Three Effective Email Templates for Dealing with Customer Complaints

Why Do Customers Complain?

Customers complain when they feel frustrated.

That doesn’t mean that customers only complain when they can’t do something. Frustration happens any time the results of an action don’t match the expectation—when you do something and it doesn’t turn out how you thought it would.

These frustrating moments can occur at any point in your customer’s shopping experience.

You need to anticipate and eliminate these opportunities for frustration, so that your customers can discover, purchase, and enjoy your products without hitting any roadblocks (and without sending you a complaint about their less-than-stellar experience).

The Most Common Sources of Frustration for Customers

While complaints can take many forms, there are a few key things that can leave customers dissatisfied if they aren’t handled properly. If you can master these critical issues, your business will start getting less complaints and more happy customers instead.

Keeping your customers happy is all about managing expectations. Most customer complaints are caused by a disconnect between expectation and reality, so you need be able to more accurately align your customers’ expectations with likely outcomes.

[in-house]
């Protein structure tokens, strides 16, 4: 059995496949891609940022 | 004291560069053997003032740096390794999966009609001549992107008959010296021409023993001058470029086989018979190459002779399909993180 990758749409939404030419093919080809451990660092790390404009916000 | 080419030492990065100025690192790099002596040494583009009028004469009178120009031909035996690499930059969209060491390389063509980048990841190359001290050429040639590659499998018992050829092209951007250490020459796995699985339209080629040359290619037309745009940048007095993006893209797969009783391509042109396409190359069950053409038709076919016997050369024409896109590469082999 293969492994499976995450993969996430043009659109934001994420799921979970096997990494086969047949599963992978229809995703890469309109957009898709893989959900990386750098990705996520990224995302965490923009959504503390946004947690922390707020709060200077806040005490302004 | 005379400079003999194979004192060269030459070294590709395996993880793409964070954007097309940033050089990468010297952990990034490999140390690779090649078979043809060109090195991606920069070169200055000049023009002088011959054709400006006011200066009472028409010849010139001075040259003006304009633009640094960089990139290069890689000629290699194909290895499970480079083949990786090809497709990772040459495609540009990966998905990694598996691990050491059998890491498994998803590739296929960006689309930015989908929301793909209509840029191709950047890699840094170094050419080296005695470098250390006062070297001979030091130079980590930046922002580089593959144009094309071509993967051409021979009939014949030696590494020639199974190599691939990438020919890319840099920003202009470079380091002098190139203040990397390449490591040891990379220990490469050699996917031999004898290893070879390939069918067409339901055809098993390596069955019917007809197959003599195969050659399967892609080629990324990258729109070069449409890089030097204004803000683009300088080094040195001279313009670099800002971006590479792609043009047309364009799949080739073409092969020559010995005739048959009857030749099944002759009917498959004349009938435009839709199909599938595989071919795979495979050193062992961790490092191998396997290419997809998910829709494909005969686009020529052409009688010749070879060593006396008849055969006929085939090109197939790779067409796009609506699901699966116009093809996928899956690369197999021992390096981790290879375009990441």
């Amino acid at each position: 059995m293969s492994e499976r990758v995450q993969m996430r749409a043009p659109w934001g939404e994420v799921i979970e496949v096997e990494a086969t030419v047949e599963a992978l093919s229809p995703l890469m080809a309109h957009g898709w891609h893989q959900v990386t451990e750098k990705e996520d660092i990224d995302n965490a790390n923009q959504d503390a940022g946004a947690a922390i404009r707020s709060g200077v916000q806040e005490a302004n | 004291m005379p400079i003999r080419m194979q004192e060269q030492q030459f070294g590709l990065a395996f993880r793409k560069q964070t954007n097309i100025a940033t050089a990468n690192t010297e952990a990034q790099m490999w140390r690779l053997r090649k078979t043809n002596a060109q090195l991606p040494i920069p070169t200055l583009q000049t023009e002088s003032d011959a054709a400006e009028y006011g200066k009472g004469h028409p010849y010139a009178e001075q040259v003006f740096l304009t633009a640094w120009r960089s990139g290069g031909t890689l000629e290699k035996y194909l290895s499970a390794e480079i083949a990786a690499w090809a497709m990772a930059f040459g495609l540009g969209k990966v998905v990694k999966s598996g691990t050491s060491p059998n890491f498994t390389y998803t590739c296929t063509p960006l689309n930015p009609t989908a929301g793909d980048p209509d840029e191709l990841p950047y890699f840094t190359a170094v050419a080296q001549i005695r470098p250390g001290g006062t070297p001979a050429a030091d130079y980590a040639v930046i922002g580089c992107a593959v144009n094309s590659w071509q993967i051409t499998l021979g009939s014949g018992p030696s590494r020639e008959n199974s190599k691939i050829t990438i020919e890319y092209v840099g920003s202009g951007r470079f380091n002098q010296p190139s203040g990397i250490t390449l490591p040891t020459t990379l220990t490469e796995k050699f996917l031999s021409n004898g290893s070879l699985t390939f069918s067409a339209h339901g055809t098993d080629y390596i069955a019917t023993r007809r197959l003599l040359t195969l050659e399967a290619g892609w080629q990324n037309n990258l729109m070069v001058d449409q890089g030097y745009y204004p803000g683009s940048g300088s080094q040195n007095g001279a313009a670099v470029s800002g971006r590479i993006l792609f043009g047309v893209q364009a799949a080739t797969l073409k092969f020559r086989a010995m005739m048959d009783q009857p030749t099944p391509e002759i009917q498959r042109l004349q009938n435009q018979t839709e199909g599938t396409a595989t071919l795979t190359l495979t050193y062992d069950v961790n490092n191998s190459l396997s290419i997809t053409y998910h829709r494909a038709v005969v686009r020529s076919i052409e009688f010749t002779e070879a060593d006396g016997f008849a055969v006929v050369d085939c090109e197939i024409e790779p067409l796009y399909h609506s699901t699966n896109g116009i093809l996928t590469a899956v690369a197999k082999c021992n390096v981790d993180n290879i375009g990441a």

Despite your best efforts, you may still get customer complaints from time to time.

It’s important to not let these complaints eat away at you. Instead, see them as a chance to make your store better. Try to look past the negative feedback and uncover the lesson at the core of the complaint.

Remember: If someone is complaining, it means they’re looking for a solution.

They aren’t trying to hurt you. They aren’t out to get you. They’re frustrated and they need help.

As a business owner, it might not be your fault, but it is your responsibility. You need to deal with these complaints and find a solution that works.

It isn’t always easy to come up with the right words, especially if you’re dealing with a particularly emotionally-charged message. But with the right templates, writing a response can be a lot less stressful.

It’s crucial that you don’t just copy and paste these templates verbatim. Customers can spot a canned response from a mile away. Instead, use them as a guide for crafting a helpful and unique email.

Here are three basic email templates that you can use as a jump-off point for responding to complaints.